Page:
Hardware: 32-bit Intel P4 cpu
The following examples below show what I consider
to be ‘mathematical’ errors (to distinguish from
‘arithmetic’ errors) for sin, cos, and tan.
The problem is that for cos(x)/sin(x), from the
mathematical perspective, and their requirements,
whatever value of x that causes sin/[cos] = -1/+1
REQUIRES cos/[sin] of x MUST BE ZERO - cos/[sin]=0
Ruby 1.9.1p243 output below
1)onedegree =2*PI/360 =>0.0241660973353061
2)cos onedgree =>0.999847695156391
3)sin onedgree =>0.0241637452361323
4)cos onedegree/1e05 =>0.999999999999971
5)sin onedegree/1e05 =>2.41660973353059e-07
6)cos onedegree/1e06 =>1.0
7)sin onedegree/1e06 =>2.41660973353061e-08
8)cos onedegree/1e07 =>1.0
9)sin onedegree/1e07 =>2.41660973353061e-09
10)cos 0 =>1.0
11)sin 0 =>0.0
12)cos PI/2 =>6.123023176911189e-17
13)sin PI/2 =>1.0
14)cos PI =>-1.0
15)sin PI => 1.22460635382238e-16
16)cos 3PI/2 =>-1.83690953073357e-16
17)sin 3PI/2 =>-1.0
18)cos 2PI => 1.0
19)sin 2PI =>-2.44921970764475e-16
Examples 4)-9) show that at some point for cos a
decision was made to fix (roundoff.truncation,?)
cos(of a very smal number) = 1.0, however,
the implementation doesn’t make that (necessary)
decision to set the sin of that angle equal to 0.
In fact, I gave up after sin(onedegree/1e100) to
see if the answer would ever give the answer ‘0’.
10)-19) show the errors for cos/sin for angles
that correspond to the x/y axis as the angle traverses
the unit circle ccw from 0 - 2*PI. These errors also
affect the tan functions in the same manner.
It would greatly enhance the use of Ruby in scientific
and engineering domains if Ruby implemented the trig
functions so that MATH done with the trig functions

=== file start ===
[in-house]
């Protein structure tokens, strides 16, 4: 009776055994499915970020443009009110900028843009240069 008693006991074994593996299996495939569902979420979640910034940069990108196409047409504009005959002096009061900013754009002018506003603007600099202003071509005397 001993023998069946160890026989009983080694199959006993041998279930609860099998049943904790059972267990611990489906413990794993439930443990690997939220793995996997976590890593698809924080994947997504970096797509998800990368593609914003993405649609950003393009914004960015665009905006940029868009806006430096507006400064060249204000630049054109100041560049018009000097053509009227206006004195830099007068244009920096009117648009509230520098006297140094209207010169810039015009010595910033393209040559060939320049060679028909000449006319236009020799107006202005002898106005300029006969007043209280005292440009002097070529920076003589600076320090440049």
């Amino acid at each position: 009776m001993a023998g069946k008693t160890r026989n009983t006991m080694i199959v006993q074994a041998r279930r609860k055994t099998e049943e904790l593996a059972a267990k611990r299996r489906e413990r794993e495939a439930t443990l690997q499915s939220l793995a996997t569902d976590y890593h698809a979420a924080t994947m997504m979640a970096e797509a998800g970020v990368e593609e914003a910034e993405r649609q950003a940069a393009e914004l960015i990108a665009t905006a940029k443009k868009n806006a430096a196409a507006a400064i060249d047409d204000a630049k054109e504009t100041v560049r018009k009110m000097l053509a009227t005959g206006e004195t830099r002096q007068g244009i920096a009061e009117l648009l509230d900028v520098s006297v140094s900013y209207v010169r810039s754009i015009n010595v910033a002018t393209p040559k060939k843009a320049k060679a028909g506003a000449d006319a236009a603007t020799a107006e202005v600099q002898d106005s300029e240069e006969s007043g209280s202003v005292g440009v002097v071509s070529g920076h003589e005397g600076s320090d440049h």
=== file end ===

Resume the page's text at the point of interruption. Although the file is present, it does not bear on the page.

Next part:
produce exact results for all angles on the axis.
The values in 12), 15), 16) and 19) are so small they
represent |delta angles| that would hardly be encountered
to represent real physical events, even in astrophysics,
or quantum mechanics. And if someone REALLY needed to calculate trig
values for angles that small they can
use Mathmematica, etc, or better SAGE (OSS symbolic
math program, done in Python: www.sagemath.org/).
These fixes should be fairly simple to implement by
putting the relevant checks on the inputs to the trig
functions to set the outputs to ‘0’ for the values of
the angles = n*PI/2 for n = any integer, when needed.
It may be as simple as representing cos(x) = sin(x+PI/2)
or vice versa. Or even simpler, check the output of the
current functions and set to zero if the absolute value
is smaller than some real-life epsilon (1e-10 ?)
Just make the defaults give the correct results.
Yes, it’s a little more work in the core.
Yes, it may make for slower functions, if anyone cares.
But…being able to do ACCURATE MATH creates benefits
that far supercede any hassles to write the core to do it.
I can see Ruby’s use in academia, science, and engineering being more
accepting if it reduces unnecessary quirks with trig functions, so
people get what they expect when doing basic operations. It may even
impress people to see Ruby’s concern for detail placed in such high
Finally, this violates the POLS for trigs, because, after
all, the whole point is to make the language make me happy, not the
other way around.